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A graphical representation of data and information offers a quick and simple way to understand the features. It is more effective than presenting the data in the form of tables. There are many ways to represent the data graphically such as bar graph, double bar graph, pictograph, line graph, linear graph, histogram, etc.

A pie chart is a type of graph that represents the data in a circular graph. The slices of pie show the relative size of the data. Let’s understand what is a circle graph or a pie chart and how is it read and drawn using examples.

## What is a Circle Graph or a Pie Chart?

A pie chart or a “pie graph” or “circle chart”, is a pictorial representation of data in the form of a circular chart or pie where the slices of the pie show the size of the data. It divides the circular region into sectors or sections to illustrate the numerical values or data. Each sector denotes a proportionate part of the whole. To find out the composition of something, the pie chart is better than other graphs like a bar graph, line plot, histogram, etc.

In a pie chart, the arc length of each slice and consequently the area and central angle it forms in a pie chart is proportional to the quantity it represents. It is the best tool to compare discrete data.

## Uses of Pie Chart

Whenever the data has to be represented visually as a fractional part of a whole, we use pie charts. It is used to compare the data and to visualize which data looks smaller/greater than the other. These are some of the uses of a pie chart.

- In a business, it is used to compare the growth areas such as profit and loss.
- In school, pie charts are used to show the time allotted to each section, the grades of students in a form of percentages, etc.
- Pie charts are used in comparing the relative size of data of people owning the same vehicles, similar houses, etc.
- They are used to represent the marketing and sales data for the comparison of brands.

## How to Interpret a Pie Chart

To read or interpret a pie chart, we see if the given chart is given in percentages or in numbers, or without any value.

- If the values in a pie chart are given in percentages, the following formula is used

Convert each value in percent into simple numbers using the formula $\text{Value} = \frac{\text{Value in percent}}{100} \times {\text{Total}}$.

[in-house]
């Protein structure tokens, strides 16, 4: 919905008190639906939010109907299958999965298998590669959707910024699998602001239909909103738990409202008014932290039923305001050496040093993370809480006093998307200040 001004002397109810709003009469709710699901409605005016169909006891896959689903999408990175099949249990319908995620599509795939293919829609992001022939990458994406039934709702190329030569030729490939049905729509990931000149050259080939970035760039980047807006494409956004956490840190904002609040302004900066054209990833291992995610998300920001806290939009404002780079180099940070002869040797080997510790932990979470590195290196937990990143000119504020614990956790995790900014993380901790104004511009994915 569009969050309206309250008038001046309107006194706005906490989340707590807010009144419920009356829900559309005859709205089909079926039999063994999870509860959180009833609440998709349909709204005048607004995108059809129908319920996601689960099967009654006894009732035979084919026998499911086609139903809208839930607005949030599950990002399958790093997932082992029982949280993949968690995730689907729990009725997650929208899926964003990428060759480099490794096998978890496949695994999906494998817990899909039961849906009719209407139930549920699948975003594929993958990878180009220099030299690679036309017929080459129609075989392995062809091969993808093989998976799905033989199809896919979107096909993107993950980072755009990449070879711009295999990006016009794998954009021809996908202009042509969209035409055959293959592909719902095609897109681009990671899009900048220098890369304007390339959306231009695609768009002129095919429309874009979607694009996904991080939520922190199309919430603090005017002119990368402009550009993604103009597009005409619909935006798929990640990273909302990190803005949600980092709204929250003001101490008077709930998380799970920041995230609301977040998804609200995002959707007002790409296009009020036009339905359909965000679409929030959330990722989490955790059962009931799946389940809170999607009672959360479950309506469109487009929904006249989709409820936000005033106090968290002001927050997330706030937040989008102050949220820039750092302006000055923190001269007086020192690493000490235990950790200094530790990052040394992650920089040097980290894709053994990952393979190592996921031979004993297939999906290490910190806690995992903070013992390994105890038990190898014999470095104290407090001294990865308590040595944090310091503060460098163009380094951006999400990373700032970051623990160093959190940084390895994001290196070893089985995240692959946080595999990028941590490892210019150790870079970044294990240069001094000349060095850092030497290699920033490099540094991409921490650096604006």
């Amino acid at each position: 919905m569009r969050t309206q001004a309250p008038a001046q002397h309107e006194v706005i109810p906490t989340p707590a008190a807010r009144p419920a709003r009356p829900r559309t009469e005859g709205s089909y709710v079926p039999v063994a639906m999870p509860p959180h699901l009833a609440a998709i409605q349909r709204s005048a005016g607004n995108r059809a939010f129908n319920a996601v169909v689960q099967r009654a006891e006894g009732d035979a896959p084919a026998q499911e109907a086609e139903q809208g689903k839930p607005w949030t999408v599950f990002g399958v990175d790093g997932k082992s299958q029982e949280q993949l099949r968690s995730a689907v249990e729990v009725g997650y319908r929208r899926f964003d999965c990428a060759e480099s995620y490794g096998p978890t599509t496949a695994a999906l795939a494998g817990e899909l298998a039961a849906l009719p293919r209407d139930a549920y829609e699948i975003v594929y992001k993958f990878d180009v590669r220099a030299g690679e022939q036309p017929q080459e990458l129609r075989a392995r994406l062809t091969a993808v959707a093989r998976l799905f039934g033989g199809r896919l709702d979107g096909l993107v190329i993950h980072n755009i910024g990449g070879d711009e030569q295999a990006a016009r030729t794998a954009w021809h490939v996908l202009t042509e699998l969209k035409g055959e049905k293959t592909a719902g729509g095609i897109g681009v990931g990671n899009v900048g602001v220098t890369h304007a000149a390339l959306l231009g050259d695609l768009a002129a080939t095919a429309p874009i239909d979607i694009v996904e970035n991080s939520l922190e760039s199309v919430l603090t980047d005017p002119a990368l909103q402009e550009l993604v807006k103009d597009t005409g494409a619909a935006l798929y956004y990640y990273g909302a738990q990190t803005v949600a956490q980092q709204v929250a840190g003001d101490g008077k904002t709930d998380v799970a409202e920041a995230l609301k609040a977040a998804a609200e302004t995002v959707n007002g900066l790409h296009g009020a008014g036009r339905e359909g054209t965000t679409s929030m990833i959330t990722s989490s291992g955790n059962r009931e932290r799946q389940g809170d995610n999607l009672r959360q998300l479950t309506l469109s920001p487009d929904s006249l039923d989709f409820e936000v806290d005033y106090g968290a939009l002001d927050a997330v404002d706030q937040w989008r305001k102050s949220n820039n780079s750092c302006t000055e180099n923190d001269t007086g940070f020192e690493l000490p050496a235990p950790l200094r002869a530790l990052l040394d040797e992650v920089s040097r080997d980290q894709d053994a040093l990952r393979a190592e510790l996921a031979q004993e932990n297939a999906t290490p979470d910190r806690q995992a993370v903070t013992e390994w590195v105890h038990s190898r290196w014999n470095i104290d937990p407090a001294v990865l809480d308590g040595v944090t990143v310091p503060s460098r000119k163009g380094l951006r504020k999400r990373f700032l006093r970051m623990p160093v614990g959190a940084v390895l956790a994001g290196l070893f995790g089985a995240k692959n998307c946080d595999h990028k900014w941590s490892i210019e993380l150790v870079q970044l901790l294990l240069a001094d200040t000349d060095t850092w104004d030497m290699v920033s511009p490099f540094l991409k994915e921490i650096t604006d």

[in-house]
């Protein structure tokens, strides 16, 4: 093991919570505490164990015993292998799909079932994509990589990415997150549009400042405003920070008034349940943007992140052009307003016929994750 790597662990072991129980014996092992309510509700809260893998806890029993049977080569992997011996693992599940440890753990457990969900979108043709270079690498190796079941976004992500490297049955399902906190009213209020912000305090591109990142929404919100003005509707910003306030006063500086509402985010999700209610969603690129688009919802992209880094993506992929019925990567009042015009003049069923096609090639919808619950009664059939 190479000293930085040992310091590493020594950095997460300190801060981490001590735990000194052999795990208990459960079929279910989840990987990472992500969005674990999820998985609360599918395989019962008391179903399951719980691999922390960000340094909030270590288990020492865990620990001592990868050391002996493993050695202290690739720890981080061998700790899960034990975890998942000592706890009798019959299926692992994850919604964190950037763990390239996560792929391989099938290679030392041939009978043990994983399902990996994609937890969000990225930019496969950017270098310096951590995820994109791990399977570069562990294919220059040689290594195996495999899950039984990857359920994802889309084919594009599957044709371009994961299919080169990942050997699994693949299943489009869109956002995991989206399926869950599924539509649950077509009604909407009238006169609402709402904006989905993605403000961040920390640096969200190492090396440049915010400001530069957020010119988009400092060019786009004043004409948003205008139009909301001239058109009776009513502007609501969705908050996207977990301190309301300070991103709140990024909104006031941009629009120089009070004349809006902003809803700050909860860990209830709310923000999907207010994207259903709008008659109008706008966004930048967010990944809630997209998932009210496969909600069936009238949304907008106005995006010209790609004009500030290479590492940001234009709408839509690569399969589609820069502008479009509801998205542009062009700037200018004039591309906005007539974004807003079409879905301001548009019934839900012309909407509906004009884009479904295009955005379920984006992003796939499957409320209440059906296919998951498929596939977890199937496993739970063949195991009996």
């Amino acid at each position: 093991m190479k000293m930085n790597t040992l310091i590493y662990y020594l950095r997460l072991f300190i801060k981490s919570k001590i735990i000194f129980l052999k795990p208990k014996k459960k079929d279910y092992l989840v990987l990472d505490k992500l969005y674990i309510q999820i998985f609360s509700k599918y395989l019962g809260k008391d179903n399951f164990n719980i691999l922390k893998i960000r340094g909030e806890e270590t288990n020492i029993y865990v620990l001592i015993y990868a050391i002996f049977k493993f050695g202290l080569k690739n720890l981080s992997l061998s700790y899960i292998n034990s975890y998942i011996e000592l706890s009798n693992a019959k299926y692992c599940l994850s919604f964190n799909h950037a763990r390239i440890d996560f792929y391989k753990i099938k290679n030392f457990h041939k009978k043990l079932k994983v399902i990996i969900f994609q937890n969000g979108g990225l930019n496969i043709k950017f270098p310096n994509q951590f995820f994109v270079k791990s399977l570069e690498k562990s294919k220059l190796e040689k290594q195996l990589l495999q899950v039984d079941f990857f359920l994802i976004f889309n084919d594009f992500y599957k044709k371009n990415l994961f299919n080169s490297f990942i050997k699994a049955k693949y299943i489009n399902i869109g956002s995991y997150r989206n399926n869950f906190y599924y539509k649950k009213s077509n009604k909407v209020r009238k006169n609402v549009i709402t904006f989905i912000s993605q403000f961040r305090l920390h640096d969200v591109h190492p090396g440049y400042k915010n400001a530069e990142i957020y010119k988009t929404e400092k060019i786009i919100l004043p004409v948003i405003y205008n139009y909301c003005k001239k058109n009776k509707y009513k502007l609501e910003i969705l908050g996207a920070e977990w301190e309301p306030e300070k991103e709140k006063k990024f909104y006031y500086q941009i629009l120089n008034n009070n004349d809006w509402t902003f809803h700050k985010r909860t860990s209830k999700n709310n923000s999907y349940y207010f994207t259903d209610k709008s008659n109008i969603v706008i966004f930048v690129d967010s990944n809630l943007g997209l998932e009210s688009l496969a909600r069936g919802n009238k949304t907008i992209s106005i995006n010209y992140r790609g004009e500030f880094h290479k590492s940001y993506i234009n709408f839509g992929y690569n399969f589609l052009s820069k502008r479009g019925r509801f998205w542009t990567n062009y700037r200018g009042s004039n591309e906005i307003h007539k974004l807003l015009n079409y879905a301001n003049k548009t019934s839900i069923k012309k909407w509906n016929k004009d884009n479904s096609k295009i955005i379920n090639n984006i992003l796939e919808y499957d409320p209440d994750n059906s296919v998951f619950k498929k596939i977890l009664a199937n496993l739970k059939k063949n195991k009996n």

- If the values in a pie chart are given in numbers, the following steps are used

**Step 1:** Add all the values to get the Total.

**Step 2:** Convert each value in into percents using the formula $\text{Percent} = \frac{\text{Value in number}}{\text{Total}} \times 100$.

- If the pie chart is without any values, then compute measure each angle and get the percent proportion of the data using the formula

$\frac{\text{Angle measurement}}{360} \times 100$.

### Examples

Let’s consider some examples to understand how pie charts are interpreted

**Ex 1:** Pie chart with values in percentages.

Consider the following pie chart, showing the distribution of items in an inventory. If the inventory has a total of 500 items, we want to know the count of each item.

Number of Item A = $\frac {17}{100} \times 500 = 85$

Number of Item B = $\frac {33}{100} \times 500 = 165$

Number of Item C = $\frac {50}{100} \times 500 = 250$

Total number of items = $85 + 165 + 250 = 500$.

**Ex 2:** Pie chart with values in numbers.

Consider the following pie chart, showing the distribution of favourite fruit among 50 children. We want to know the fraction of each item in percent.

Total number of children = $5 + 15 + 10 + 20 = 50$

Fraction of children liking banana = $\frac {5}{50} =\frac {1}{10}$ or $\frac {1}{10} \times 100 = 10%$.

Fraction of children liking apple = $\frac {15}{50} =\frac {3}{10}$ or $\frac {3}{10} \times 100 = 30%$.

Fraction of children liking grapes = $\frac {10}{50} =\frac {1}{5}$ or $\frac {1}{5} \times 100 = 20%$.

Fraction of children liking mango = $\frac {20}{50} =\frac {2}{5}$ or $\frac {2}{10} \times 100 = 40%$.

**Note:** The total of all percent = $10 + 30 + 20 + 40 = 100%$.

**Ex 3:** Pie chart without any values.

A group of 600 children was asked about their favourite colour. The data collected is represented in the following pie chart. We want to know the number of children liking each of the colours.